Nushawn Williams, a 20-year-old infected with the virus that causes AIDS, apparently kept careful count of the women with whom he had sex.
“This guy is some kind of scorekeeper. He seems to take delight in keeping records. He has been fairly reliable in what he has given up to us,” said Robert Berke, health commissioner in rural Chautauqua County.
Williams, known to local high school students for selling marijuana and now in jail in New York City on charges of selling crack cocaine, had unprotected sex with at least 28 local women, the youngest of whom was 13, while passing the AIDS virus on to at least 10 of them, Berke said.
But Tuesday it became clear that he had not confined his sexual activities to this western New York county on the shores of Lake Erie. In an interview last week at Rikers Island jail, Williams told investigators the names of between 50 and 70 women he has had sex with in New York City, according to New York State Health Commissioner Barbara DeBuono. City health officials said the list may be somewhat shorter than that.
The phenomenon of a highly promiscuous AIDS carrier who allegedly ignores warnings about having unprotected sex and who adds up his victims is “the first of its kind” in the United States, according to Larry Gostin. Gostin is a professor at Georgetown University Law Center who advises the federal Centers for Disease Control and Prevention on AIDS policy and the law.
Gostin and other health law experts said the Williams case raises vexing questions about how communities can protect themselves from disease-carrying sexual predators, as well as when police should be allowed to breach the confidentiality barrier that protects AIDS patients in order to arrest someone who is knowingly endangering the public.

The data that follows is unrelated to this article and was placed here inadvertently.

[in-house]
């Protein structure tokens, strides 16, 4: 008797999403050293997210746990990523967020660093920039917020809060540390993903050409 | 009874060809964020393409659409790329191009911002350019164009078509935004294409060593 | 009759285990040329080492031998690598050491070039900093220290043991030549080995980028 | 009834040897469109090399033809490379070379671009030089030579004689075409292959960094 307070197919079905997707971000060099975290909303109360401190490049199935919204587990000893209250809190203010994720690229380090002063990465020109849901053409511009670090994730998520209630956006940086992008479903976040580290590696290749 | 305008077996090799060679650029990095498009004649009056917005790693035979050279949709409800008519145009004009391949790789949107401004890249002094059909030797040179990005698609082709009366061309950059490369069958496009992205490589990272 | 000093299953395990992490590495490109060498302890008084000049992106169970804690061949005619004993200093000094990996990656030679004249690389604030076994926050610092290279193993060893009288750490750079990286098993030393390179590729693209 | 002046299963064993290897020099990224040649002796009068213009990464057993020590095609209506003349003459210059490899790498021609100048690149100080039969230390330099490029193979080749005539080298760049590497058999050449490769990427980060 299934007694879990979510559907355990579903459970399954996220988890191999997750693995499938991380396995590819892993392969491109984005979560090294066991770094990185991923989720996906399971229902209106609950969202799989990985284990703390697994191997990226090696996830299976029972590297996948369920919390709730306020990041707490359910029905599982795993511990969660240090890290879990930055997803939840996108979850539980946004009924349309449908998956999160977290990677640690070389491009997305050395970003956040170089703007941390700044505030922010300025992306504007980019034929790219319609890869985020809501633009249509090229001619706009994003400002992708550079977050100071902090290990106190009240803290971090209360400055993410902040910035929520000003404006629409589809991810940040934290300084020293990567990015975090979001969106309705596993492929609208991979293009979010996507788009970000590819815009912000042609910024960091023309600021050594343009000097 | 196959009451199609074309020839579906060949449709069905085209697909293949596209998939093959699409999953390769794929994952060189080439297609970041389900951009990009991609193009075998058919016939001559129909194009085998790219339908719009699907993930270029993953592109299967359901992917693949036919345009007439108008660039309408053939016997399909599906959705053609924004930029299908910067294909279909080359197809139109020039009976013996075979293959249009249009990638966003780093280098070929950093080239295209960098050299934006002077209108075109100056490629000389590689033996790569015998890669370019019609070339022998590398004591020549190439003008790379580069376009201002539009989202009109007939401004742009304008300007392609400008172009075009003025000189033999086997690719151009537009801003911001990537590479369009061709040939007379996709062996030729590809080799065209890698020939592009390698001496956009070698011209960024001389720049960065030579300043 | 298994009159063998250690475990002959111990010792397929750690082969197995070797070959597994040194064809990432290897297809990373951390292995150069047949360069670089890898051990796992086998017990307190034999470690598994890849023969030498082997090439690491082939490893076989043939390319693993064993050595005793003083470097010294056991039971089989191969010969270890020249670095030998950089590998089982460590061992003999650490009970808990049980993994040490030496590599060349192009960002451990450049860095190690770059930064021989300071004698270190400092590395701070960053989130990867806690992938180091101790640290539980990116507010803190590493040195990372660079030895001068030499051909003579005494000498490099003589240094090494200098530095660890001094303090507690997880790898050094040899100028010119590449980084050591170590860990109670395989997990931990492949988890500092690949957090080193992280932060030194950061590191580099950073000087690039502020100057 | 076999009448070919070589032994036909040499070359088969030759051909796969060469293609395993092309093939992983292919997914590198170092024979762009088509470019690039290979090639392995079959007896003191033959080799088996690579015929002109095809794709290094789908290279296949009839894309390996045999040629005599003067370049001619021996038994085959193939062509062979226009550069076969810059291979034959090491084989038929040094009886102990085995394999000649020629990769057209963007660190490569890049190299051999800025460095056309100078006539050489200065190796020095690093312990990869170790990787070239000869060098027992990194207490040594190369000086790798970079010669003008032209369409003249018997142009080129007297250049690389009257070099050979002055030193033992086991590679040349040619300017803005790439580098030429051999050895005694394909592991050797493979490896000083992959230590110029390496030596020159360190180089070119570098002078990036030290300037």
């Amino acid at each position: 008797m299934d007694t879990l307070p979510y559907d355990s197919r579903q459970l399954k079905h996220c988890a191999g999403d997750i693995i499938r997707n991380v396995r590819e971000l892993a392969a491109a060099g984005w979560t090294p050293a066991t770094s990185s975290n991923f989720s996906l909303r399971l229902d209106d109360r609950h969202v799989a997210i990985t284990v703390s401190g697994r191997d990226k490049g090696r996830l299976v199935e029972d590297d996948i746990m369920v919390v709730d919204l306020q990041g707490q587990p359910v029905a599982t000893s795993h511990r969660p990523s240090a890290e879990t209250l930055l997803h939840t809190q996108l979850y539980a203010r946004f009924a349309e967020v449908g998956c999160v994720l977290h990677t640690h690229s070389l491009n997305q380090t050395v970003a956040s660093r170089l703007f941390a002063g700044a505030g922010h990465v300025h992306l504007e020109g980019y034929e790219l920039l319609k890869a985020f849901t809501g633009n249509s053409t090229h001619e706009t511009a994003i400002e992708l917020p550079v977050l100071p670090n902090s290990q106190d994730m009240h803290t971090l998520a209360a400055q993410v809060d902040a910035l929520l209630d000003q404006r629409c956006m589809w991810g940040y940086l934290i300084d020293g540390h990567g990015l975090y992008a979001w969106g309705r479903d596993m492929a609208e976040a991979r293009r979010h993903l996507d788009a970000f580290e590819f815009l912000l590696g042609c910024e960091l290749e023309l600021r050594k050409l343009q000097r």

“This is the quintessential case where law enforcement should be made aware of a threat to the public,” said Gostin.
Williams was publicly identified here Monday only after a local judge issued an order invoking the “imminent risk” exception to a 6-year-old New York law that guarantees the confidentiality of AIDS patients from police. That was the first time the exception had been invoked.
New York is one of only a handful of states with the “imminent risk” exception to strict confidentiality laws protecting the identity of AIDS carriers, according to Gostin.
Health education officials in Chautauqua County, which has won numerous national awards for its sex education programs that teach students as young as 7 how AIDS is transmitted, said the Williams case also is a sobering warning that information alone is not enough to influence the behavior of young people.
“We have done an excellent job in giving knowledge, but we clearly need to do more with the children about their attitudes and their values,” said Lynn Delevan. She is a regional health coordinator in western New York who for 10 years has organized sex education in 27 area school districts.
“This is a community that has been on top of this subject, and it still isn’t enough,” Delevan said. “We need parents to start finding out what their kids are thinking. We just can’t assume they are not engaging in risky behavior.”
Williams began having sex with young women in Chautauqua County sometime in the middle of 1996, meeting them in parks and playgrounds, according to health officials. The sheriff’s department is investigating allegations that he traded marijuana and other drugs for sex.
At Jamestown High School, about 18 miles west of here, Williams was well known to students as a marijuana dealer, according to Misty Freeman, 19, who graduated from the school last spring. “If you wanted pot, just go see this guy. Everybody knew him,” said Freeman, adding that she has a 15-year-old girlfriend who told her that she bought drugs from Williams and had unprotected sex with him. “She told me she is afraid to get tested.”